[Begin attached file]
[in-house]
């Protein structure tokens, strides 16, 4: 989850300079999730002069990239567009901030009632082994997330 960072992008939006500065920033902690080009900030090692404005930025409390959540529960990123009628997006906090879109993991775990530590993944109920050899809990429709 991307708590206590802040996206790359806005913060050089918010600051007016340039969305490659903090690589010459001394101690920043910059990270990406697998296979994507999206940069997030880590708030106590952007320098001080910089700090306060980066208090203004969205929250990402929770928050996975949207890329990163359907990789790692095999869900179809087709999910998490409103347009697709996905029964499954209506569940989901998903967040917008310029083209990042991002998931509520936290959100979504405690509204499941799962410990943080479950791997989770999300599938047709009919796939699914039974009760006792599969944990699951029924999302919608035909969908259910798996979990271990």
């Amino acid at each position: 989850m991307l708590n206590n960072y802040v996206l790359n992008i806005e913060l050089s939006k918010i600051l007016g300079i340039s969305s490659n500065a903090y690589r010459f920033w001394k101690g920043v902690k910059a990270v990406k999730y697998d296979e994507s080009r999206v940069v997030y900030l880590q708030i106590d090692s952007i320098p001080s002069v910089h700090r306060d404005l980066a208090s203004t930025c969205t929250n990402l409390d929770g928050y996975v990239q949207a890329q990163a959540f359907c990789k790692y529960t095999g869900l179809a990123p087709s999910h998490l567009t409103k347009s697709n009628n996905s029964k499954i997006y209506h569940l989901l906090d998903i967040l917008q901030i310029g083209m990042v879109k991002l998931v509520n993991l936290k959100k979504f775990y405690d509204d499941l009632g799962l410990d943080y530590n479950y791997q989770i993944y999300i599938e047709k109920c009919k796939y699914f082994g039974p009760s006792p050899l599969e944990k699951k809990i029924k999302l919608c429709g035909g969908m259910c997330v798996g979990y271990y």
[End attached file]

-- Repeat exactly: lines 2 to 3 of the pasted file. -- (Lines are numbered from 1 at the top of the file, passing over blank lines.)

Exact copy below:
């Protein structure tokens, strides 16, 4: 989850300079999730002069990239567009901030009632082994997330 960072992008939006500065920033902690080009900030090692404005930025409390959540529960990123009628997006906090879109993991775990530590993944109920050899809990429709 991307708590206590802040996206790359806005913060050089918010600051007016340039969305490659903090690589010459001394101690920043910059990270990406697998296979994507999206940069997030880590708030106590952007320098001080910089700090306060980066208090203004969205929250990402929770928050996975949207890329990163359907990789790692095999869900179809087709999910998490409103347009697709996905029964499954209506569940989901998903967040917008310029083209990042991002998931509520936290959100979504405690509204499941799962410990943080479950791997989770999300599938047709009919796939699914039974009760006792599969944990699951029924999302919608035909969908259910798996979990271990």
């Amino acid at each position: 989850m991307l708590n206590n960072y802040v996206l790359n992008i806005e913060l050089s939006k918010i600051l007016g300079i340039s969305s490659n500065a903090y690589r010459f920033w001394k101690g920043v902690k910059a990270v990406k999730y697998d296979e994507s080009r999206v940069v997030y900030l880590q708030i106590d090692s952007i320098p001080s002069v910089h700090r306060d404005l980066a208090s203004t930025c969205t929250n990402l409390d929770g928050y996975v990239q949207a890329q990163a959540f359907c990789k790692y529960t095999g869900l179809a990123p087709s999910h998490l567009t409103k347009s697709n009628n996905s029964k499954i997006y209506h569940l989901l906090d998903i967040l917008q901030i310029g083209m990042v879109k991002l998931v509520n993991l936290k959100k979504f775990y405690d509204d499941l009632g799962l410990d943080y530590n479950y791997q989770i993944y999300i599938e047709k109920c009919k796939y699914f082994g039974p009760s006792p050899l599969e944990k699951k809990i029924k999302l919608c429709g035909g969908m259910c997330v798996g979990y271990y």